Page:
August 28, 2014
Nick Cunningham – Oilprice.com, 8/28/2014
Political change could be coming to Brazil. A new Ibope poll in Brazil shows that an unexpected challenger in the 2014 presidential election would defeat incumbent President Dilma Rousseff in a hypothetical run-off.
Rousseff was once thought to be in a strong position for reelection, but Marina Silva, an ardent environmentalist, has vaulted to the front of the pack.
The daughter of a rubber tapper, Silva had humble beginnings. She grew up poor and was illiterate until she was a teenager. But after years of activism in union politics, Silva was eventually elected senator from her home state of Acre.
August 28, 2014
The state of Sao Paulo is facing its worst drought in eight decades, threatening the water supplies for 20 million people — but you wouldn’t know that by asking Brazil’s elected officials.
Sao Paulo Governor Geraldo Alckmin, who is seeking re-election in October, has been minimizing the crisis for the region, which includesSouth America’s largest city. The reaction is a far cry from the response in drought-stricken California, where Governor Jerry Brownhas declared a state of emergency and residents are being fined for watering their lawns.
Sao Paulo state is already rationing water for more than 2 million people in 18 cities. The capital city’s main reservoir is now at only 12 percent of capacity, according to the water utility Cia. de Saneamento Basico do Estado de Sao Paulo, known as Sabesp. While the utility received a warning at the end of July that it risks running out of drinking water in 100 days, officials vow the situation is under control.
August 28, 2014
Eva Botkin-Kowacki – The Christian Science Monitor, 8/28/2014
Climate scientists link about 10 percent of annual global carbon increase to the effects of deforestation. But a new study points to a promising shift.
In the 1990s, tropical deforestation claimed 40 million acres each year, according to a report released in June by the Union of Concerned Scientists (UCS). Today, about 32 million acres of forests fall each year, a drop of about 19 percent.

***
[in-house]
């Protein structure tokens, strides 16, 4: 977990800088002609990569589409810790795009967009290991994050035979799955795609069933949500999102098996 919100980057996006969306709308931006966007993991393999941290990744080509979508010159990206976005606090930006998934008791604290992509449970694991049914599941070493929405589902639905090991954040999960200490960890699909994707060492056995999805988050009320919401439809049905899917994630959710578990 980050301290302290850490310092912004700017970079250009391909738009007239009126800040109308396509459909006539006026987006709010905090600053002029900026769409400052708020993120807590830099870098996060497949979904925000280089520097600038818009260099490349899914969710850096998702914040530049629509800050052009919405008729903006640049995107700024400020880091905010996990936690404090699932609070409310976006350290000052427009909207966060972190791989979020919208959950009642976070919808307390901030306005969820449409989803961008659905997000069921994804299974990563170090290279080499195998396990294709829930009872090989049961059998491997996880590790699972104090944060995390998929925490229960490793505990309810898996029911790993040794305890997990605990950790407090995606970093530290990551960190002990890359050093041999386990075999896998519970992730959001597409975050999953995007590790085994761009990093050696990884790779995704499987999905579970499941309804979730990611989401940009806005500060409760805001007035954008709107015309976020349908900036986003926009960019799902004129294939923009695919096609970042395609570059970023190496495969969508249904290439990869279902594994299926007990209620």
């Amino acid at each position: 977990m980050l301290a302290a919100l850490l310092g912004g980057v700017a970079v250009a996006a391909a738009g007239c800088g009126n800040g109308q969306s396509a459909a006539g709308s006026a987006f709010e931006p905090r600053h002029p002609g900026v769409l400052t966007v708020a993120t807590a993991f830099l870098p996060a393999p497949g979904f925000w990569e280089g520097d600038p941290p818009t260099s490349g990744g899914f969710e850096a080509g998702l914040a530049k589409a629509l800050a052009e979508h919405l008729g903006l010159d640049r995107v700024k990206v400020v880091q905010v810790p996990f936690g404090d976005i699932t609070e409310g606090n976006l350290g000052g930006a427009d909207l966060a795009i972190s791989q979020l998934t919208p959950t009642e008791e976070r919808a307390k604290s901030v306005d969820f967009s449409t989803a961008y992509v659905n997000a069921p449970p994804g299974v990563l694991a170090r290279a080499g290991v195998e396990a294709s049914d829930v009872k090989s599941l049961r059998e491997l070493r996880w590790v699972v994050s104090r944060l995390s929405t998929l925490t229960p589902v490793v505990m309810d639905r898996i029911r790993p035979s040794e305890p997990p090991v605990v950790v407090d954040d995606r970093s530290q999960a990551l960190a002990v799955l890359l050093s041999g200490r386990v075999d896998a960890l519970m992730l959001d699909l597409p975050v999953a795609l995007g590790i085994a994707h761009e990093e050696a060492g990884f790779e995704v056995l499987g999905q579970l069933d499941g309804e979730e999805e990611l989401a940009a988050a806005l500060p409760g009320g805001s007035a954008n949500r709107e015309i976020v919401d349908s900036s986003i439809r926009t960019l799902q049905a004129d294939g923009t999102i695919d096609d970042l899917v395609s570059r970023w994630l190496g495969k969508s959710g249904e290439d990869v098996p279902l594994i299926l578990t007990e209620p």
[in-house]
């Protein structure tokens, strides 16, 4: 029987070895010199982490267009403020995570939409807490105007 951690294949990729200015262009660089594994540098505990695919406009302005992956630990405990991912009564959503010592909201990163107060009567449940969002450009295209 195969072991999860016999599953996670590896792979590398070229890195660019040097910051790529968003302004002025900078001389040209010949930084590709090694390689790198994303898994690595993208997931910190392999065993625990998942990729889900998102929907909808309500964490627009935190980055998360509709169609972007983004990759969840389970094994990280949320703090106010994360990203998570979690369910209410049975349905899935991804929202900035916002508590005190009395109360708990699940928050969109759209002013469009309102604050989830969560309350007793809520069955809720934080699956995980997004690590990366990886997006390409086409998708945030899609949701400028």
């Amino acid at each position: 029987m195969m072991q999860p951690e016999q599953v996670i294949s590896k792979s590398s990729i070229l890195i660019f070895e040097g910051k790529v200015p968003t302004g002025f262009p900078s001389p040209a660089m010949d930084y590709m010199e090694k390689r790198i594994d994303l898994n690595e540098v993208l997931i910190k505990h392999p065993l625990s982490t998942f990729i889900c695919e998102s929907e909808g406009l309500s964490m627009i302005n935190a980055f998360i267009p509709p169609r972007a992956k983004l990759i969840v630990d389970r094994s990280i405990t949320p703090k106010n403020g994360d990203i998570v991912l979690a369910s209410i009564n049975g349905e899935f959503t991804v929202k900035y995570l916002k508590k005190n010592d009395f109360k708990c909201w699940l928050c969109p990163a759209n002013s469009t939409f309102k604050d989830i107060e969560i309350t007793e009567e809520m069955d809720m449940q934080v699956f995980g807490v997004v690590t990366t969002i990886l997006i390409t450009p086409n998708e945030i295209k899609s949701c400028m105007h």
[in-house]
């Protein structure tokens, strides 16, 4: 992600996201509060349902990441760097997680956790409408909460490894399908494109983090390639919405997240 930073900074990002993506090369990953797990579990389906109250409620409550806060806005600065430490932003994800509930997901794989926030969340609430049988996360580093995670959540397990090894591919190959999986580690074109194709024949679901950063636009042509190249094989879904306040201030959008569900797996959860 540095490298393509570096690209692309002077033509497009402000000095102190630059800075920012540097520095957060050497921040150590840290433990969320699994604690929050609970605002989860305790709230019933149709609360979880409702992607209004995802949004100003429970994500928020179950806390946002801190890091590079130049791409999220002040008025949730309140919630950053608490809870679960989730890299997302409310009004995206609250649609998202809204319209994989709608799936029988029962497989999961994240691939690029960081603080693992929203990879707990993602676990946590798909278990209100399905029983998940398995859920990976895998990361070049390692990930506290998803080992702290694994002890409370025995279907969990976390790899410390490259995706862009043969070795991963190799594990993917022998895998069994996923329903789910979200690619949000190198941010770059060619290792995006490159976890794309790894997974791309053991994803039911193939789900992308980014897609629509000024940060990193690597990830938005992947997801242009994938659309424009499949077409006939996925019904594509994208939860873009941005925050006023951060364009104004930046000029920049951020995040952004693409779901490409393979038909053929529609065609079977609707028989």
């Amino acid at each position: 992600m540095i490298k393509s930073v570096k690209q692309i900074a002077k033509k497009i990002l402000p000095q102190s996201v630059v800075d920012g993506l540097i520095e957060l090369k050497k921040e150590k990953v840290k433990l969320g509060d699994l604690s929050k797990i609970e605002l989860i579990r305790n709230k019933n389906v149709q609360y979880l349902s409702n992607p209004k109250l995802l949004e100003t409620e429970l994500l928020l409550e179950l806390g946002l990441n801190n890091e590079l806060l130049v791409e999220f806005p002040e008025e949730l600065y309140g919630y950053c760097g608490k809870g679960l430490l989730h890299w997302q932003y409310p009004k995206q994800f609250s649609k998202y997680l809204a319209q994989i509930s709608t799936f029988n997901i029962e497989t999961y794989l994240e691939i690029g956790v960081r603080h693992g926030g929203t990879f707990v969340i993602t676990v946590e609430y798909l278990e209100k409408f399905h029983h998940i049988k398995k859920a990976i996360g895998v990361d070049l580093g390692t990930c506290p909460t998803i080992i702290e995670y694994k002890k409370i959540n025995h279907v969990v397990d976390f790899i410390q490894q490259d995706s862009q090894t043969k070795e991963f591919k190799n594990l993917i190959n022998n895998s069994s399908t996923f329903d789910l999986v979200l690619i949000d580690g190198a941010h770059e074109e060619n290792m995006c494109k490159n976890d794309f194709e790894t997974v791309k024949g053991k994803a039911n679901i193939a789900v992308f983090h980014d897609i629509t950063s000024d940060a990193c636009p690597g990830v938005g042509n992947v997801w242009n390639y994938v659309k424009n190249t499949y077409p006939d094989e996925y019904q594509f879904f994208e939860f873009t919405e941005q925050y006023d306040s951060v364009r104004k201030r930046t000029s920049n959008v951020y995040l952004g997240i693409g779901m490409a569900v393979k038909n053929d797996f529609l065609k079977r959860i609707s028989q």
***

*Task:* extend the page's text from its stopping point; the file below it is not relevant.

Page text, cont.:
Trees grow by absorbing carbon dioxide, locking it away in their roots, trunks, branches, and leaves, and emitting oxygen in return.
August 25, 2014
Maria Gallucci – International Business Times, 8/21/2014
Brazil’s power sector has doubled its global warming emissions in the past two years, a new analysis found. The uptick threatens to offset some of the country’s gains in slowing deforestation – an effort that climate groups say has led to dramatic cuts in carbon dioxide pollution. That could diminish the government’s negotiating power ahead of global climate talks in Paris next year, analysts say.
From January to July 2014, the cumulative monthly average of emissions grew by 182 percent for every one megawatt-hour of electricity produced, compared with the same period in 2012, according to data from Brazil’s Ministry of Science, Technology and Innovation, São Paulo-based newspaper Valor Economico reported on Thursday (link in Portuguese).
Overall, the energy sector accounts for about 30 percent of Brazil’s total greenhouse gas emissions.
August 25, 2014
The Economist (print edition), 8/23/2014
In 1998 Fernando Henrique Cardoso, then Brazil’s president, said he would triple the area of the Amazonian forest set aside for posterity. At the time the ambition seemed vain: Brazil was losing 20,000 square kilometres (7,700 square miles) of forest a year. Over the next 15 years loggers, ranchers, environmentalists and indigenous tribes battled it out—often bloodily—in the world’s largest tropical forest. Yet all the while presidents were patiently patching together a jigsaw of national parks and other protected patches of forest to create the Amazon Region Protected Areas (ARPA), a protected area 20 times the size of Belgium. Now, less than 6,000 sq km of Brazil’s Amazonian forest is cleared each year. In May the government and a group of donors agreed to finance ARPA for 25 years. It is the largest tropical-forest conservation project in history.
This matters because of Brazil’s size: with 5m sq km of jungle, it has almost as much as the next three countries (Congo, China and Australia) put together. But it also matters for what it may signal: that the world could be near a turning point in the sorry story of tropical deforestation.
Typically, countries start in poverty with their land covered in trees. As they clear it for farms or fuel, they get richer—until alarm bells ring and they attempt to recover their losses. This happens at different stages in different places, but the trajectory is similar in most: a reverse J, steeply down, then bottoming out, then up—but only part of the way. This is usually called the “forest transition curve”. Brazil seems to be nearing the bottom. The world may be, too.
August 12, 2014
Paulo Trevisani and Priscilla Oliveira – The Wall Street Journal, 8/7/2014
Brazil’s government is again offering help to struggling power distributors caught between rising wholesale costs and controlled retail prices.
The Finance Ministry said on Thursday that it is making available 6.6 billion Brazilian reais ($2.9 billion) in credit lines to the sector. The funds will come from private and government-controlled banks.
The fresh money is meant to cover a gap in the power companies’ accounts, as a prolonged drought significantly reduced generation capacity in Brazil’s mainly hydroelectric generated power grid.